You’ll know you’re ready to level up when the movements start to become really easy. “You may notice that you’re not as out of breath, or that you can do more reps in the same amount of time,” says Mitchell. “Increase the weight when it starts to feel easy.”
5 Foundational Exercises for Beginners
The most foundational exercises are also the most functional. “Think about pushing, and think about pulling,” says Brown.
You can do any of these with body weight to start—trust me, you’ll feel it. “Lifting our own bodies is deceptively hard,” says Mitchell. “The best way to learn any foundational moves is to do bodyweight.”
Here are the exercises they recommend:
The most important exercise? Your basic squat. You can do this holding one weight at your chest, stacking weights on your shoulders, or holding a weight between your legs.
“Start with your feet shoulder-width apart,” says Mitchell. “Toes pointing forward, and your feet completely flat at all times, including your big toe. Sit down, stacking your shins directly above the ankles and knees. That alignment travels up to your hips, shoulders, and neck, so your back is in one smooth line.”
Step-Ups or Lunges
Get yourself a bench or chair and use the power of your legs to step up, one leg at a time, holding the weights at your side. “I’m a huge fan of step ups, because they’re incredibly functional,” says Brown. “Being able to walk up and down stairs is something you’ll have to do the rest of your life.”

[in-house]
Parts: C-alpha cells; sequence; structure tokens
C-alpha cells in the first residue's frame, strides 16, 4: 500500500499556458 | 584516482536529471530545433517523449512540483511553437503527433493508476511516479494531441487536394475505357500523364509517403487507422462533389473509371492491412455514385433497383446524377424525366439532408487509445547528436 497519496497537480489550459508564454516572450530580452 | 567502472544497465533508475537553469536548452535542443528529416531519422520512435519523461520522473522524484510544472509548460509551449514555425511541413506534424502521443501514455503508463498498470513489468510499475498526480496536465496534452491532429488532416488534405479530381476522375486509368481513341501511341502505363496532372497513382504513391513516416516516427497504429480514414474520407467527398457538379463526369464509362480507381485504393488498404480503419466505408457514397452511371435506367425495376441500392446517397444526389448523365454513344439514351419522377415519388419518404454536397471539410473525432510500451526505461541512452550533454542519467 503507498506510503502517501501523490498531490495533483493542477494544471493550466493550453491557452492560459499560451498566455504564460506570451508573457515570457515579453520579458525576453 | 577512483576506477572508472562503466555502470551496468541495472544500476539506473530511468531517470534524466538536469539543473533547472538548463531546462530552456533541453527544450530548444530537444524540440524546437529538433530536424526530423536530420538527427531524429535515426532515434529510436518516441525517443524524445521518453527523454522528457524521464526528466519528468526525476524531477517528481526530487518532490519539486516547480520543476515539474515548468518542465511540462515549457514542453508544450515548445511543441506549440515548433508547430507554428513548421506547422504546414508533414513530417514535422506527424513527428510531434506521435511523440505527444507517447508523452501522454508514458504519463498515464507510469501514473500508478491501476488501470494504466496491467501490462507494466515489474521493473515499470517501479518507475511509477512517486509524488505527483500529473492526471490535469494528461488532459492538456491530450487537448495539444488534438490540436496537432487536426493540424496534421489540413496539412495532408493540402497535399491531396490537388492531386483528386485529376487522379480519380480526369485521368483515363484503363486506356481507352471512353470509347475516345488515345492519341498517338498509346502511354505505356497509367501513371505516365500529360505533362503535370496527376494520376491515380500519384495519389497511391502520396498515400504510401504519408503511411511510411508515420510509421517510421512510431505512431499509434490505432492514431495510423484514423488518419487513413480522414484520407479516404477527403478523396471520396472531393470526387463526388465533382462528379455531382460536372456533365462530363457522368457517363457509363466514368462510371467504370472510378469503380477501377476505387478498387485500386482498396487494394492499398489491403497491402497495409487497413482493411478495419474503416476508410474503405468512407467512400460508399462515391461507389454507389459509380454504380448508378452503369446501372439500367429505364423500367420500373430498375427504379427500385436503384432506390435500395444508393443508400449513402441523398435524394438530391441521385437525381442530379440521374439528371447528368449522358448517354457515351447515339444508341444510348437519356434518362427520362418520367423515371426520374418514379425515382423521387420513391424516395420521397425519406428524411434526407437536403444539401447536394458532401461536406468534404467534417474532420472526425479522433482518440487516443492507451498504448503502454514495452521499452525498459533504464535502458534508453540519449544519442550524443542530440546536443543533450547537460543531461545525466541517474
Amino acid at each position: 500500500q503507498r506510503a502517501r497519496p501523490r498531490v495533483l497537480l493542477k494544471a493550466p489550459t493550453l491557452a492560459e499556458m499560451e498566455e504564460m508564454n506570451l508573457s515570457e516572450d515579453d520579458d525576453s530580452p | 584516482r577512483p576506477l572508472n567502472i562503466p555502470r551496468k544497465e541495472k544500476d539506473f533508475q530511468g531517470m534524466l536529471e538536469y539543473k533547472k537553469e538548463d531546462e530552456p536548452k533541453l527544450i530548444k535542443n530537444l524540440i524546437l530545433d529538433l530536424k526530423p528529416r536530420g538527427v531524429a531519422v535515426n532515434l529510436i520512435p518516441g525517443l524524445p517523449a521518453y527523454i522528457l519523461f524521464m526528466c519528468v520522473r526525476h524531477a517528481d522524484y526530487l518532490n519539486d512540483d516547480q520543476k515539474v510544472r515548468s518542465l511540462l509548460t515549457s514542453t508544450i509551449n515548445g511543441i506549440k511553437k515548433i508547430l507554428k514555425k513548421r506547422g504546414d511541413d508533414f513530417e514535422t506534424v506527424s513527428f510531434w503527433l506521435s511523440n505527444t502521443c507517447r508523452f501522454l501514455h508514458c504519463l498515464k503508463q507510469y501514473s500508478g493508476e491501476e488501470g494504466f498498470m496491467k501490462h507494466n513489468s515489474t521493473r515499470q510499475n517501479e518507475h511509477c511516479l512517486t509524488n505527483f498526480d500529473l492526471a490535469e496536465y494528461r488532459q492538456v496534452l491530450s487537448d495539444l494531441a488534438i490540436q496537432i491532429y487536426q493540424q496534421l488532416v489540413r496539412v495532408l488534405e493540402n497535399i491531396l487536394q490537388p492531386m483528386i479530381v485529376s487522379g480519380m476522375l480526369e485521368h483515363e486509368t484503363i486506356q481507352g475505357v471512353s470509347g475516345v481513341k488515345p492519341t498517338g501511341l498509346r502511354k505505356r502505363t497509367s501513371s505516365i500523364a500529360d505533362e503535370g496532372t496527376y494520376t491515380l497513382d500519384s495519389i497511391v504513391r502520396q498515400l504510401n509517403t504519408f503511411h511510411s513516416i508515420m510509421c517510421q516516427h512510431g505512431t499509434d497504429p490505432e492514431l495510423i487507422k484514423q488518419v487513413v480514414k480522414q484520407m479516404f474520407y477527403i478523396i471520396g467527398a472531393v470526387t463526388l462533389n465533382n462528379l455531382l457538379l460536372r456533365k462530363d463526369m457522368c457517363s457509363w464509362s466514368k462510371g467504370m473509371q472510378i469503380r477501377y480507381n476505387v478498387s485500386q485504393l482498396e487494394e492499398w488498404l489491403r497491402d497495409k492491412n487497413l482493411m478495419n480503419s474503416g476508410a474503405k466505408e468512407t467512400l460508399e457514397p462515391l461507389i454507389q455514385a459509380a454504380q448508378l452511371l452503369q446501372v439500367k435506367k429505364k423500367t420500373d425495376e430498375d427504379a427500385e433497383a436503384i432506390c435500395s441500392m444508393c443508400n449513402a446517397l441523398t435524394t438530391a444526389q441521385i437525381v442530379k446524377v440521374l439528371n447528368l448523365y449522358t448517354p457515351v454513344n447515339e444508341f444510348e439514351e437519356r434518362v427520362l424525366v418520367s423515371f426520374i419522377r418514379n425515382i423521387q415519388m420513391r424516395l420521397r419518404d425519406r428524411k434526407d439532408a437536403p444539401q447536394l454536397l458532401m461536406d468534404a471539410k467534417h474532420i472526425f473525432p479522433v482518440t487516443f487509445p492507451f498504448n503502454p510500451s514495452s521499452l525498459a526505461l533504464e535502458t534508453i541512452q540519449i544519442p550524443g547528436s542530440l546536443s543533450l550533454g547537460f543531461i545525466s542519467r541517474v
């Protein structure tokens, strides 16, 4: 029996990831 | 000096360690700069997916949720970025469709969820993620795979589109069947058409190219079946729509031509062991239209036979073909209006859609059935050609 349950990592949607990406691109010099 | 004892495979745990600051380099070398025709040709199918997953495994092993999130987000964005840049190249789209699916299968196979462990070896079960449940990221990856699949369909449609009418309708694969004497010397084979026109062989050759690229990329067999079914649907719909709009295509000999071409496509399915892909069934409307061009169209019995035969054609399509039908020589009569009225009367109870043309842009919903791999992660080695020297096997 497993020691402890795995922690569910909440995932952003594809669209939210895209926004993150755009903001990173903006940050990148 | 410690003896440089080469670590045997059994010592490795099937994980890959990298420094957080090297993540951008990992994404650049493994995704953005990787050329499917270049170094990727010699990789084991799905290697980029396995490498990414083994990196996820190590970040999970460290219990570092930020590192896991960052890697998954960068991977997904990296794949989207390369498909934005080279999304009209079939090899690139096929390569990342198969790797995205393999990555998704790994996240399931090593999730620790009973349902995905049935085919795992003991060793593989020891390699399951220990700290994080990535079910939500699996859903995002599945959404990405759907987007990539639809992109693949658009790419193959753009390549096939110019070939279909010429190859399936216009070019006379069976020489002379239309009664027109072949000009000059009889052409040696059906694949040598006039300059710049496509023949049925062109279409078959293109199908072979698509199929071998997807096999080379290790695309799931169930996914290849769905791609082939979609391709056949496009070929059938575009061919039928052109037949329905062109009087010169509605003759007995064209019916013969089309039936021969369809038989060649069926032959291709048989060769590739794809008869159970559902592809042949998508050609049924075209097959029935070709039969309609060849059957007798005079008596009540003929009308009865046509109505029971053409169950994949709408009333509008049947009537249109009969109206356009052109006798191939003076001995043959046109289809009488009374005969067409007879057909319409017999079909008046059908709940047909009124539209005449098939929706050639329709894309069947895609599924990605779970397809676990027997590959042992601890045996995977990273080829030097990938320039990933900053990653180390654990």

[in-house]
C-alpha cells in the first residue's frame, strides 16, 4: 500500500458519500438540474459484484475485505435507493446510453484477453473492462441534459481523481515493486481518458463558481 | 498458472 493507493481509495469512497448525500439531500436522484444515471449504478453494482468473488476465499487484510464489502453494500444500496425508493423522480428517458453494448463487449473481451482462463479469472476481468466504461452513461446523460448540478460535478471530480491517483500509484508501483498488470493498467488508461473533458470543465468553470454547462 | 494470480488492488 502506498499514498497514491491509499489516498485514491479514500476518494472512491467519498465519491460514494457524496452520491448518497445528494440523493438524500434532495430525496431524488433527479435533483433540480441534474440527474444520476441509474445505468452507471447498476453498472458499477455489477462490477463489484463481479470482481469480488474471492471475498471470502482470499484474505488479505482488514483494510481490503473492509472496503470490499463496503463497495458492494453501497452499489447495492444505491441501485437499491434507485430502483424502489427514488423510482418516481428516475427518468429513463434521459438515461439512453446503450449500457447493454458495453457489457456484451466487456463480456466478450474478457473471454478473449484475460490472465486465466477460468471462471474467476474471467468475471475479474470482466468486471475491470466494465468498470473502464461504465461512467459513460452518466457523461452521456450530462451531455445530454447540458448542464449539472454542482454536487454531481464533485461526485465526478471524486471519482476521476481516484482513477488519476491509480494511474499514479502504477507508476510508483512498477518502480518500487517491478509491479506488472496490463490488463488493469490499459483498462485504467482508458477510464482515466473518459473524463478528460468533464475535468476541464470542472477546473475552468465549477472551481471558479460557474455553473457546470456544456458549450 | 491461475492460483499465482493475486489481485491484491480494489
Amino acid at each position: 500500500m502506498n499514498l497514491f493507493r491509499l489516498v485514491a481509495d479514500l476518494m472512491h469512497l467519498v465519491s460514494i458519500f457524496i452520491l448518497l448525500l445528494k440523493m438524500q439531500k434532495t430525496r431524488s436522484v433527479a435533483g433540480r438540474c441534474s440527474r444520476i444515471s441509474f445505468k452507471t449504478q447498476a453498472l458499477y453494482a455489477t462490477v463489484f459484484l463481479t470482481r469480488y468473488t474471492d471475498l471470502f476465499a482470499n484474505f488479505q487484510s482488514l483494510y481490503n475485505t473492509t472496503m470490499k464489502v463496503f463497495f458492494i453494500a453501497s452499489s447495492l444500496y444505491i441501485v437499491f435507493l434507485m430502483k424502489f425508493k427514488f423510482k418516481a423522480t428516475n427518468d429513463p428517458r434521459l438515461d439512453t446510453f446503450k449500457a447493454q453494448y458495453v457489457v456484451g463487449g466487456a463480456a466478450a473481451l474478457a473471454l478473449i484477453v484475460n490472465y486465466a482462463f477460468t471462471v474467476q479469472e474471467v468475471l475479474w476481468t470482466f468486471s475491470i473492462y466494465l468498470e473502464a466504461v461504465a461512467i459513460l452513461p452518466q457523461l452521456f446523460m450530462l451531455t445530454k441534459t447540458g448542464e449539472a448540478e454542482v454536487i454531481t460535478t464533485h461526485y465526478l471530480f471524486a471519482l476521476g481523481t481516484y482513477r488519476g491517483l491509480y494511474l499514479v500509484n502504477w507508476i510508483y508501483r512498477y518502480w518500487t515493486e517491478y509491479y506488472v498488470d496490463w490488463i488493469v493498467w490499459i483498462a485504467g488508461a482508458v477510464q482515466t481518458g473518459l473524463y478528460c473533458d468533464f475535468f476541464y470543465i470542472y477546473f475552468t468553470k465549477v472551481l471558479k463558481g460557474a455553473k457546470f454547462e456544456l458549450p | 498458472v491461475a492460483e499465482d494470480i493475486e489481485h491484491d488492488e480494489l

If you don’t have a bench, use that same action to step forward into a lunge, careful not to push your knees past your toes.
Pushups or Chest Presses
To do a chest press, lie on your back holding one or two weights, and slowly lower the weights toward your chest, your arms in a cactus shape, elbows at a 45 degree angle.
But you don’t need weights to get that horizontal pushing; a pushup does the trick. If you’re not able to do a pushup on your toes, that’s ok. “I love hand-release pushups,” says Mitchell. “From a pushup position with your elbows at 45 degrees, bring your body all the way to the ground. Then, release and press yourself up until you’re back in a high plank.”
“Bicep curls are something I always go to, because those pulling muscles are going to help down the line when you start to do rows, deadlifts, or chin-ups,” says Mitchell. Start with a weight in each hand, loosely by your sides. Then, squeeze upwards at a 90 degree angle, bringing the weight up to your chest.
To hold a plank, get into a pushup position, with your forearms or wrists directly under your shoulders and your body in a straight line. Practice holding it without leaning too far forward or backward and keeping your glutes in line with your shoulders.
“You have to learn how your body moves in space, holding your body up,” says Mitchell. “Start with a forearm plank, working up from 15 seconds at a time to holding for a minute.”
Build Your Own Workout Routine
To get the most out of your workouts, incorporate training at least twice a week. “When I'm writing my clients’ programs, I include two foundational strength sessions per week, and give them the option to repeat one of the days,” says Brown. In between, she recommends other movements, like Pilates, yoga, or cardio.
The most important thing of all? Don’t forget to rest. “People don’t want to take days off,” says Mitchell. “But resting is what allows your body to go forward.”
Seguin RA, Eldridge G, Lynch W, Paul LC. Strength training improves body image and physical activity behaviors among midlife and older rural women. J Ext. 2013;51(4):4FEA2.